Setting the intonation on your headless guitar or bass is key to being able to play in tune. If your instrument is not intonated, then fretted notes will not be in tune even if all the open strings are.
When we intonate our guitar/ bass, what we are doing is simply changing the length of each string so that it matches its “ideal” length. This length is going to vary from one guitar/ bass to the next depending on several factors, including: string gauge, string material, and action (this is important to note if you change your strings to a different set or change the action since you might have to re-intonate).
Of course, no guitar/ bass is going to be perfectly in tune (for that you need those squiggly frets, more properly known as “True Temperament”), but what we aim for is for the intonation to be as good as it can get.
Note: It is highly recommended to check the pitch after each adjustment in the playing position. Gravity affects the pitch of a string more than you might think. In this tutorial the guitar is on its back only to give a better view of the demonstration.
Let’s get started!
1. First we want to make sure that the string is perfectly in tune. A strobe tuner is most desirable since it allows you to be very precise, however, a headstock tuner will do the job as well. Once the string is in tune you want to compare the pitch by playing the octave above, the 12th string. If the note is sharp, the string needs to be lengthened by moving the saddle right. If the note is flat, the string needs to be shortened by moving the saddle left.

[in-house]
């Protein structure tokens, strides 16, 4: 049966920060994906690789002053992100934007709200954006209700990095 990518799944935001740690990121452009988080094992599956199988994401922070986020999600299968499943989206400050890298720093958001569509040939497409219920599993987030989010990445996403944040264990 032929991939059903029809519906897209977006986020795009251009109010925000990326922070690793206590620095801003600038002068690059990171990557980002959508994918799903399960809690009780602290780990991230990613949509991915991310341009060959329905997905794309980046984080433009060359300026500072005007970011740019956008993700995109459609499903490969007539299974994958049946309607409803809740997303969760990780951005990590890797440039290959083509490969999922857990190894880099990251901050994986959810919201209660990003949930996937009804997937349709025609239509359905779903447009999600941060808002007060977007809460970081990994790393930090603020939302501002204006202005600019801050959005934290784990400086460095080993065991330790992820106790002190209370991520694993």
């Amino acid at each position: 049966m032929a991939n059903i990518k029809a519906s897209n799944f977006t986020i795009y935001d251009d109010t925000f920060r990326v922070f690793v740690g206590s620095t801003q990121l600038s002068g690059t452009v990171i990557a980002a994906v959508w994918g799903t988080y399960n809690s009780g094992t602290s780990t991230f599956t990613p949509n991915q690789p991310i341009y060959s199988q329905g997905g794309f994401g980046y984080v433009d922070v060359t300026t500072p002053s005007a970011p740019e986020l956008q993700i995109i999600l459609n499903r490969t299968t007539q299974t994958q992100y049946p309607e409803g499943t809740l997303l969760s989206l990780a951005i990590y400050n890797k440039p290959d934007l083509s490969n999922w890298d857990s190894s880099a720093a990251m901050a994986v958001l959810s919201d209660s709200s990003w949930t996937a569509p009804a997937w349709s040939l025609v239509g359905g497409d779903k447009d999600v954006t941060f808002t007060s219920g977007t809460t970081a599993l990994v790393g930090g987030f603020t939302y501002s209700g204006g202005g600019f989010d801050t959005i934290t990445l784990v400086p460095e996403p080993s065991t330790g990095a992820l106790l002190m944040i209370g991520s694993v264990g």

2. Fully loosen the string by turning thumbscrew counter-clockwise. Pull the string out and push it to the side.
3. Take the hex key (which should have been included in your case. If not, you can easily find one at a hardware store.) and loosen the screw holding down the bridge by turning counter-clockwise. Note that this is a monorail bridge and that in order to adjust the position of the saddle, we have to move the whole bridge. (This type of bridge is used on many headless guitars/ basses with some variation, including: Strandberg, Ibanez, Skervesen, Bootlegger, Mayones and many more. Kiesel is among the few to use a different design.)
4. As stated in step one, you will need to move the bridge depending on its pitch. If it’s sharp, the string needs to be lengthened, if it’s flat, it needs to be shortened. Remember to only move it in small increments at a time.
5. Re-tighten the screw with the hex key by turning clockwise and tune up the string.
6. Repeat steps 1 – 5 until the octave matches the open string pitch as closely as possible before moving on to the next strings.
Your headless guitar/ bass is now fully intonated!
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